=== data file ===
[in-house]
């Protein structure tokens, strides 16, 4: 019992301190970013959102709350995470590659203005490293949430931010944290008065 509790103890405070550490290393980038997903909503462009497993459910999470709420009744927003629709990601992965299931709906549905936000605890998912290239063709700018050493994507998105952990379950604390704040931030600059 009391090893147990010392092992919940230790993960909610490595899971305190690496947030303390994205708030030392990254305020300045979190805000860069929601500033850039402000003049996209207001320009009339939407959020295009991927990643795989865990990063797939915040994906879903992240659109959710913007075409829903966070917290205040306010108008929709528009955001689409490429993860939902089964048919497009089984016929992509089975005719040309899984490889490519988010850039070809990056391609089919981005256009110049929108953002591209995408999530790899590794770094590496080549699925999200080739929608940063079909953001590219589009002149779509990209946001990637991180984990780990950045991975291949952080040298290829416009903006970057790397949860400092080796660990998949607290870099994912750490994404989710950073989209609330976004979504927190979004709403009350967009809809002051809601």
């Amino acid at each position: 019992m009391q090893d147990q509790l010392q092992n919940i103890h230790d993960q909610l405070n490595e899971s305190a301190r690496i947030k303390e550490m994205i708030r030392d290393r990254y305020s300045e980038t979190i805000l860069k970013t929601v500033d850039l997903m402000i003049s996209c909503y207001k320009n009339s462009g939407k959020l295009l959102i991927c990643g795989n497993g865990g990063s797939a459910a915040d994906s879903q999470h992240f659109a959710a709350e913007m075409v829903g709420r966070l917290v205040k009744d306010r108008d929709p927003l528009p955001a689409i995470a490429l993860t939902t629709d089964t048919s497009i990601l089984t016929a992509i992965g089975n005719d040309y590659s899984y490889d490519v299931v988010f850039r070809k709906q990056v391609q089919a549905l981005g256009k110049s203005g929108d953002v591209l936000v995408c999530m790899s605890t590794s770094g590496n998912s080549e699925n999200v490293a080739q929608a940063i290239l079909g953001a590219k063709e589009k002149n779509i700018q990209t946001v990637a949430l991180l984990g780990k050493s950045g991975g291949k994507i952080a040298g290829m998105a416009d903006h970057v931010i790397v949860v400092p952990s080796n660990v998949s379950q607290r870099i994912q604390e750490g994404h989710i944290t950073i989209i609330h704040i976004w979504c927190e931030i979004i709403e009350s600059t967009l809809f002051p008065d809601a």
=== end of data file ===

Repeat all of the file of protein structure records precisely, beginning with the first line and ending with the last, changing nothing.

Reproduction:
[in-house]
């Protein structure tokens, strides 16, 4: 019992301190970013959102709350995470590659203005490293949430931010944290008065 509790103890405070550490290393980038997903909503462009497993459910999470709420009744927003629709990601992965299931709906549905936000605890998912290239063709700018050493994507998105952990379950604390704040931030600059 009391090893147990010392092992919940230790993960909610490595899971305190690496947030303390994205708030030392990254305020300045979190805000860069929601500033850039402000003049996209207001320009009339939407959020295009991927990643795989865990990063797939915040994906879903992240659109959710913007075409829903966070917290205040306010108008929709528009955001689409490429993860939902089964048919497009089984016929992509089975005719040309899984490889490519988010850039070809990056391609089919981005256009110049929108953002591209995408999530790899590794770094590496080549699925999200080739929608940063079909953001590219589009002149779509990209946001990637991180984990780990950045991975291949952080040298290829416009903006970057790397949860400092080796660990998949607290870099994912750490994404989710950073989209609330976004979504927190979004709403009350967009809809002051809601």
């Amino acid at each position: 019992m009391q090893d147990q509790l010392q092992n919940i103890h230790d993960q909610l405070n490595e899971s305190a301190r690496i947030k303390e550490m994205i708030r030392d290393r990254y305020s300045e980038t979190i805000l860069k970013t929601v500033d850039l997903m402000i003049s996209c909503y207001k320009n009339s462009g939407k959020l295009l959102i991927c990643g795989n497993g865990g990063s797939a459910a915040d994906s879903q999470h992240f659109a959710a709350e913007m075409v829903g709420r966070l917290v205040k009744d306010r108008d929709p927003l528009p955001a689409i995470a490429l993860t939902t629709d089964t048919s497009i990601l089984t016929a992509i992965g089975n005719d040309y590659s899984y490889d490519v299931v988010f850039r070809k709906q990056v391609q089919a549905l981005g256009k110049s203005g929108d953002v591209l936000v995408c999530m790899s605890t590794s770094g590496n998912s080549e699925n999200v490293a080739q929608a940063i290239l079909g953001a590219k063709e589009k002149n779509i700018q990209t946001v990637a949430l991180l984990g780990k050493s950045g991975g291949k994507i952080a040298g290829m998105a416009d903006h970057v931010i790397v949860v400092p952990s080796n660990v998949s379950q607290r870099i994912q604390e750490g994404h989710i944290t950073i989209i609330h704040i976004w979504c927190e931030i979004i709403e009350s600059t967009l809809f002051p008065d809601a």